Sometimes it is the simple things that really make a difference. Basis is a simple concept: the cash price minus the futures price. But in many cases, understanding how to use that relationship in marketing makes the difference between a good price and a great price for a given crop.
"Tracking basis at local delivery points is far more critical than watching the CBOT," says Joe Nichols, who farms near Cadiz, Ky. "You will almost never find grain marketing rewarding you to establish the futures and basis prices on the same day, because normally if futures are high, basis will be low and vice versa."
Let's look at five ways you can use basis to improve your sales results.
1. Choose a Delivery Location. At the most basic level, basis determines which buyer offers you the best price on a given day.
2. Store or Deliver. "If you don't think basis will improve, you might as well sell the grain now—and buy a call option or futures contract if you think the futures price will rise," notes Carl German, University of Delaware Extension grain marketing specialist.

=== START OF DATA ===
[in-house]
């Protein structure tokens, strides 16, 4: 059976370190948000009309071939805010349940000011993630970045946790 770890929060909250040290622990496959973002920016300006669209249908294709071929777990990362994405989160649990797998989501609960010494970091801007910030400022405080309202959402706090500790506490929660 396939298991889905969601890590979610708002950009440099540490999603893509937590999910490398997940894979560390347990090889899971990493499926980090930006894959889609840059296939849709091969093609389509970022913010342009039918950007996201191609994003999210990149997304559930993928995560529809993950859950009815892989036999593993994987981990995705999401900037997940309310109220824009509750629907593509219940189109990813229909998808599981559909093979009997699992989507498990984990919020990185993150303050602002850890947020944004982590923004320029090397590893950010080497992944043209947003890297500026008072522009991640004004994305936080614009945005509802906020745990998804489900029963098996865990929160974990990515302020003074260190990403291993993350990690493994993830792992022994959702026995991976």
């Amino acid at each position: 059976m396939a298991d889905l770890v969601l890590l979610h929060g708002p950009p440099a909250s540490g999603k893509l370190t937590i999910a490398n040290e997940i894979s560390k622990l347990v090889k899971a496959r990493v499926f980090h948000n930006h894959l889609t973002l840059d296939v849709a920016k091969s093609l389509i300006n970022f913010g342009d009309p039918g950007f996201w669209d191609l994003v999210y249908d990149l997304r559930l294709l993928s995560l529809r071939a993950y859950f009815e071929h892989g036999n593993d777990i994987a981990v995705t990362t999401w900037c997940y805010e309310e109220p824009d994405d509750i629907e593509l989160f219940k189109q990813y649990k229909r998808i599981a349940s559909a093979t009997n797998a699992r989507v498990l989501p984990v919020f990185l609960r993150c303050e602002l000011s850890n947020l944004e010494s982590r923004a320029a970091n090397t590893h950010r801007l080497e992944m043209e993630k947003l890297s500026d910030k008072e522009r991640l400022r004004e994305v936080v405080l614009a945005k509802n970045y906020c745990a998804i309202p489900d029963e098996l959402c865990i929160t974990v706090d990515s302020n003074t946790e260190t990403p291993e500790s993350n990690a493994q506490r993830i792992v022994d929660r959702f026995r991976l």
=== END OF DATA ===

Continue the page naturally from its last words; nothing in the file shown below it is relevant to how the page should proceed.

3. Cash versus Futures. Strong basis favors cash sales or contracts that lock in basis; weak basis favors pricing techniques that let you wait for basis to improve. "This might be especially true when pricing in the future, as an elevator or other buyer may apply a large risk premium to advance purchases," German says.
4. Compare Cash Contracts. Many grain elevators and other buyers offer a menu of contracts that allow you to lock in both futures price and basis, futures only (hedged-to-arrive) or basis only. By breaking out the basis component from futures, you can choose a contract that matches your outlook for each.
5. Unusual Opportunities. A basis bid that's unusually strong or weak may be a signal that your buyer is in a special situation. This can open a door to you to offer a service they'll pay for, such as immediate delivery or a certain quality.
For example, "sometimes, when the river freezes, farmers just below the freeze will have a chance to see a better basis, at least for a short time," Nichols says. "Monitoring such short-term issues reveals where extra profits are hiding."
Click here for a matrix showing how to "Choose a Pricing Method Based on Your Outlook".
Top Producer, November 2009